Monday, 28 September 2015

We Live in Deeds, Not in Years

By: Sidhant Sourav

By: Arghya Patnaik (I & E 3rd Year)

And here comes a brilliant article from one of the best talents of the college,  the multidimensional, Arghya Patnaik!

“When you arise in the morning, Think of what a precious privilege It is to be alive-to breathe, to think, To enjoy, to love.”                           

Indeed, when Marcus Aurelius said this, he was correct in his assessment of the value of human life. Man is one of the precious creations of God whom He preserves in this bountiful planet. In fact, man is endowed with special faculties which distinguish him from his fellow living beings. He has got the power to think and to apply his thought for the betterment of himself and his fellow-beings. This faculty endows him with enormous potential to make a difference to human civilization in a constructive manner and to leave behind an enduring legacy. An adage goes like this, “The entire purpose of life is to live a life of purpose.” As Steve Maraboli said, “You were put on this earth to achieve your greatest self, to live out your purpose, and to do it fearlessly.”                               

The cycle of birth and death is an inevitable process which man must subject himself to, because it is the universal law of nature. When a child is born, it is per-ordained that he shall die, one day or the other. Man has no control over his longevity. But, the quality of life one chooses is the discretion of the individual. One can choose to make it non-descriptive and die unsung and unheard. Or, one can choose to make a difference and stand out of the crowd. The former does not require much effort and is a beaten path for all men to follow. The latter, although fraught with difficulties, is the ideal path because a purposeful life is a well-lived and fulfilling life. Utilization of our life in the best interests of mankind and natural surroundings is the best way in which we can repay the immense debt to God for having created and preserved us, all through our life. “The purpose of life is not to be happy. It is to be useful, to be honorable, to be compassionate, to make some difference that you have lived and lived well.”These words of Ralph Waldo Emerson echo God’s directive to His children which is enshrined in the holy books of all religions of the world. That is, to serve the mankind.                                

 “The small lily flower that blooms in the lake for a day attracts countless passers-by its fragrance and exuberant colours. But the oak that lives for three hundred years is soon forgotten.” The same analogy can be drawn for human life. A long life doesn’t necessarily imply a successful life or vice-versa. In fact, if one lives for long and isn’t able to leave a lasting impression on the sands of time, then history doesn’t judge him kindly and he is soon forgotten, lost in the vast multitudes of men who have come and gone, without much ado. But, a noble life and fruitful life is described in glowing terms over generations of time. Such people occupy their rightful places in the shining firmament of the league of honourable men, the ones who have conquered destiny and triumphed in life. History provides ample examples of people who, despite their short lifespan, have left behind indelible imprints on the sands of time. Such people have even conquered death and lived on in their admirers’ hearts.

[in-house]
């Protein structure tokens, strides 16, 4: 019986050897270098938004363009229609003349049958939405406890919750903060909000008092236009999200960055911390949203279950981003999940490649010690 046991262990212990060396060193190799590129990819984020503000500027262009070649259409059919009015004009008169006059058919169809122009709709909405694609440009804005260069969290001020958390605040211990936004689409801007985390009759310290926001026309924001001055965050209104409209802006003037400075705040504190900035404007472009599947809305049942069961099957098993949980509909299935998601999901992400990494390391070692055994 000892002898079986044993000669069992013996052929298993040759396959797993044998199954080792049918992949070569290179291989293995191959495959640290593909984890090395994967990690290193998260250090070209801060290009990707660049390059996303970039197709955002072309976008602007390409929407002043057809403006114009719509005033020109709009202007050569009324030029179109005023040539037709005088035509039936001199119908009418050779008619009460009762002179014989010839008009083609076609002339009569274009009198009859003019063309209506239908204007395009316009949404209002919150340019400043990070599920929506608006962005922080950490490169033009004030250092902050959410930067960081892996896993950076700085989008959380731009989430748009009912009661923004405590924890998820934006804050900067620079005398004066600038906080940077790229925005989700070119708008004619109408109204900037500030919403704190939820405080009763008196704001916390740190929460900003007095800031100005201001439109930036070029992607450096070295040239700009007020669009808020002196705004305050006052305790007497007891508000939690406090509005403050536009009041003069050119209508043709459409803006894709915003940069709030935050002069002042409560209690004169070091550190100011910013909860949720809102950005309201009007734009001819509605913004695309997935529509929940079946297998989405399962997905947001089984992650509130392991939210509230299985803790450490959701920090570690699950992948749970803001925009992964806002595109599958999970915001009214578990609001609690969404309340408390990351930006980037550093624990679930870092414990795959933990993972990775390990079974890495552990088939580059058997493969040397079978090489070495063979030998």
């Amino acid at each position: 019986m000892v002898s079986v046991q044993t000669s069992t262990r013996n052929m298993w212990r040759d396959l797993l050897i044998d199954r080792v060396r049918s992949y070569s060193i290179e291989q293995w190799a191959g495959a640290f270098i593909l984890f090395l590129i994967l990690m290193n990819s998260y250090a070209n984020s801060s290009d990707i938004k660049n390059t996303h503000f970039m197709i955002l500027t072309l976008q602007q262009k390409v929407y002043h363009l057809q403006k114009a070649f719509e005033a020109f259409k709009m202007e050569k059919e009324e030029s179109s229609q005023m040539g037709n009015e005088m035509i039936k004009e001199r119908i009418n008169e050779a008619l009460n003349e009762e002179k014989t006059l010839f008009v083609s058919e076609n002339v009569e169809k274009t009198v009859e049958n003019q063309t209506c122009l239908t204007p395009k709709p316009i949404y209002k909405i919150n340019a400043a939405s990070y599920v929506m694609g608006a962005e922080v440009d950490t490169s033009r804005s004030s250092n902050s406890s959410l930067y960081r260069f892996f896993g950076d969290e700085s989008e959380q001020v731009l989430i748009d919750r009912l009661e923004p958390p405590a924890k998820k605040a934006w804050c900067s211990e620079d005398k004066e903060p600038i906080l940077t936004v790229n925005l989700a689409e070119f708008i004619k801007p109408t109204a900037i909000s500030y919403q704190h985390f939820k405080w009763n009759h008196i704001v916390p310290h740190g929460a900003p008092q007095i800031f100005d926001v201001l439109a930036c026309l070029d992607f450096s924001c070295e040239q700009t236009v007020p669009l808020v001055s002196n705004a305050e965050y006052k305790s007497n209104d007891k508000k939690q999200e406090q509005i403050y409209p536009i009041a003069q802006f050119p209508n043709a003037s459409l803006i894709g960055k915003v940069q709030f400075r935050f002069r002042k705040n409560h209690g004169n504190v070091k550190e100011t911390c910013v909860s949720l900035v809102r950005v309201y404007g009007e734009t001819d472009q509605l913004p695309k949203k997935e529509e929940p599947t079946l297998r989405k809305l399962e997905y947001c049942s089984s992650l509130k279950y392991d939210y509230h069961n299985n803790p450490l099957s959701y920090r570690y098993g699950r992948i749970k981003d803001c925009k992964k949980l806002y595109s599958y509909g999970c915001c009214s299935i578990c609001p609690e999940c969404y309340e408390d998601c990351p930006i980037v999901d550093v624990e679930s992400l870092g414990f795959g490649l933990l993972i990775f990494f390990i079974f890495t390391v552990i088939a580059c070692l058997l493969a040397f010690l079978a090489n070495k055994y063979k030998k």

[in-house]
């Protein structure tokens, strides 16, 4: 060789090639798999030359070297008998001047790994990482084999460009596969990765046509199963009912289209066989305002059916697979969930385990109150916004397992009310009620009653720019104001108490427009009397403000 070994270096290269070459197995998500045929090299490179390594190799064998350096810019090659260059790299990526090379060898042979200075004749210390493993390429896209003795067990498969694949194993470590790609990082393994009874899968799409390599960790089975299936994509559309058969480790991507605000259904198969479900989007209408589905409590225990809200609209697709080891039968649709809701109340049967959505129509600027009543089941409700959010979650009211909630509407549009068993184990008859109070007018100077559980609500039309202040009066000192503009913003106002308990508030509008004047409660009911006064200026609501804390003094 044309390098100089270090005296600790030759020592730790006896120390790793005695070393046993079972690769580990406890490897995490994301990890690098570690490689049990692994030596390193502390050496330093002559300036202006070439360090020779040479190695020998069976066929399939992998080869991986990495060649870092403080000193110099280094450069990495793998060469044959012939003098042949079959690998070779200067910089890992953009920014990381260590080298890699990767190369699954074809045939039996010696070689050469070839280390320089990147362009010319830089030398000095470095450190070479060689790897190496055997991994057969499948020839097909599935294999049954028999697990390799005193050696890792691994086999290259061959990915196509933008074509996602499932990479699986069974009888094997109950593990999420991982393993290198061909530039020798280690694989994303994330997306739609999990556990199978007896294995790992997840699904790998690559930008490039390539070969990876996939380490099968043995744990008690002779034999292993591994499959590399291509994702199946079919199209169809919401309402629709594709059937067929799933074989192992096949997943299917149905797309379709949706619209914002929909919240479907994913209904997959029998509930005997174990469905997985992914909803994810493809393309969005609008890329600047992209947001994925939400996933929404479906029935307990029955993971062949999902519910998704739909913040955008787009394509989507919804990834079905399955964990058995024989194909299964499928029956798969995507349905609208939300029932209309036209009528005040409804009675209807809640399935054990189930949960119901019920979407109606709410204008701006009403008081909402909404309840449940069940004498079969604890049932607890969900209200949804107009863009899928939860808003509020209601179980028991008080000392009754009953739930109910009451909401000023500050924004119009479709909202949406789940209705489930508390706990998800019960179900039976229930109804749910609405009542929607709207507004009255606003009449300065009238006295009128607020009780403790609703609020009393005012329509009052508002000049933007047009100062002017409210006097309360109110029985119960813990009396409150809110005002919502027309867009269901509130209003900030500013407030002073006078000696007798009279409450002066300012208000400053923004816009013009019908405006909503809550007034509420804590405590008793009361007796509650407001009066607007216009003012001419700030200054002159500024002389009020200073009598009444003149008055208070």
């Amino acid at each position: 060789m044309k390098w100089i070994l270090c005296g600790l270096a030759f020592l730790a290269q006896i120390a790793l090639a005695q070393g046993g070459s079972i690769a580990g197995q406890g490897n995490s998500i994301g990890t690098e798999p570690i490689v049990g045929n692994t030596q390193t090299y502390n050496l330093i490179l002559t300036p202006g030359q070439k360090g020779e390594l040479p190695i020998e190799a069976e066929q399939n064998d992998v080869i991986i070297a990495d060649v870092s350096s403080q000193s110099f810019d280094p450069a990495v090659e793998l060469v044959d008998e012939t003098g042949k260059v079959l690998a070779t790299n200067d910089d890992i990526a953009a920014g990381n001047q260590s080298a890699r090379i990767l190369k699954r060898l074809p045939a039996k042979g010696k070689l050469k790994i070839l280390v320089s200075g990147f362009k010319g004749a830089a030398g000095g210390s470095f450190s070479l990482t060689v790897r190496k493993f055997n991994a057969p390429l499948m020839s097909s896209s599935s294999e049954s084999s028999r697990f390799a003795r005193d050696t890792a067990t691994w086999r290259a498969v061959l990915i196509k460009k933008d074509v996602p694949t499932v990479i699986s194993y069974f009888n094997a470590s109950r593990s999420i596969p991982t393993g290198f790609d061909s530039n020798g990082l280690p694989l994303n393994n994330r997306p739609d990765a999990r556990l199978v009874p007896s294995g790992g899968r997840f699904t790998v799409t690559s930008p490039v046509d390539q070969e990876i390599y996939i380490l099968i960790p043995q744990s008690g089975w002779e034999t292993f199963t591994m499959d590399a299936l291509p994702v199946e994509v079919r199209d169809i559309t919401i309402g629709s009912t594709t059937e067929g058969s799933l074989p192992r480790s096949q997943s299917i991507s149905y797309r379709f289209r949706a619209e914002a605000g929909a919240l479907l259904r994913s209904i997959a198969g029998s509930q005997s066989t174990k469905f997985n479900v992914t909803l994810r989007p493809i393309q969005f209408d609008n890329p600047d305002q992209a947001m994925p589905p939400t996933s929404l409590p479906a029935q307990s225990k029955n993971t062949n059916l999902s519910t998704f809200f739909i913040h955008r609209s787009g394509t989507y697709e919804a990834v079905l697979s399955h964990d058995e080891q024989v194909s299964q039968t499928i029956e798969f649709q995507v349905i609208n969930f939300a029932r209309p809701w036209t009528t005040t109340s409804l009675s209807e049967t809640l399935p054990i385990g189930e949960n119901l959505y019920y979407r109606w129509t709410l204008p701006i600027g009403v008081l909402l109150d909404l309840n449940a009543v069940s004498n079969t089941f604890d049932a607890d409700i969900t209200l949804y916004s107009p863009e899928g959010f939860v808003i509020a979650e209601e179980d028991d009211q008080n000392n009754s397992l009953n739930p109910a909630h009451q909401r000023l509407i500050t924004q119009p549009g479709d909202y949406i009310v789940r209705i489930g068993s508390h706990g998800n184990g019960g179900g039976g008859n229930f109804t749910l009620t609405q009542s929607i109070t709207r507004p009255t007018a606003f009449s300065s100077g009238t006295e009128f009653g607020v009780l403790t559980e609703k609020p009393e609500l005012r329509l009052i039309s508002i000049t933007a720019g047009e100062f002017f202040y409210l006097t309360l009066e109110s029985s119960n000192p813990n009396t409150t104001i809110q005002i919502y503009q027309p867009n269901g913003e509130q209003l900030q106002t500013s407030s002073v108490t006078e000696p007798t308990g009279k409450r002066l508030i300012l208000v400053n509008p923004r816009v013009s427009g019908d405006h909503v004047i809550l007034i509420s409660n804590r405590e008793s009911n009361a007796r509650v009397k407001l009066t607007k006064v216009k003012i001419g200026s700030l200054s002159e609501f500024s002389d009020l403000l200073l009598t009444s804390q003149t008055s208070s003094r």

Srinivasa Ramanujan was a prodigious mathematician who is regarded as one of the greatest in his chosen field. He lived only for 32 years, but in the short life he got, he proved his dexterity with numbers. Swami Vivekananda, regarded as the greatest Hindu monk of all time, passed away when he was barely 39. He established himself as a legendary figure who continues to be a shining beacon which guides everyone in the world to follow the path of righteousness and nobility. His works and oration stand a testimony to his peerless erudition. Yet another example comes to the mind when we talk of Indians who passed away prematurely, yet are regarded as cult figures. Bhagat Singh attained martyrdom when he was 23 years old. In the short life he got, he demonstrated to one and all, the power of raw patriotism and love for one’s motherland. His devotion to India and the cause of Indians against the ruthless imperial rule stands out as one of the best examples of human sacrifice and shall continue to inspire countless Indians for all times to come. In the history of the world,Alexander, The Great comes to our mind. He was another son of mother earth who carved a niche for himself in the league of great men. By his conquests, he brought Europe closer to India and facilitated the intercourse between the Greek and civilizations of the East. The prospective ‘ruler of the world’ was just 33 years old when death came to him. But, death failed miserably in diminishing his rightful place in the history of the world. Alexander is remembered as much for his conquests as his contribution to world civilization.                                    

The great Chinese thinker Confucius said, “With only coarse rice as meal and only plain water as drink, and only my arms as pillow, I shall find joy in the midst of these conditions. Wealth and honour acquired contrary to righteousness are to me like the passing cloud.” Thus, one must avowedly follow a set of idealsand toil relentlessly in order to serve the humanity. History remembers only these noble personalities. Thus, we conclude that, “Man lives in deeds, not years; Thoughts, not breaths.”

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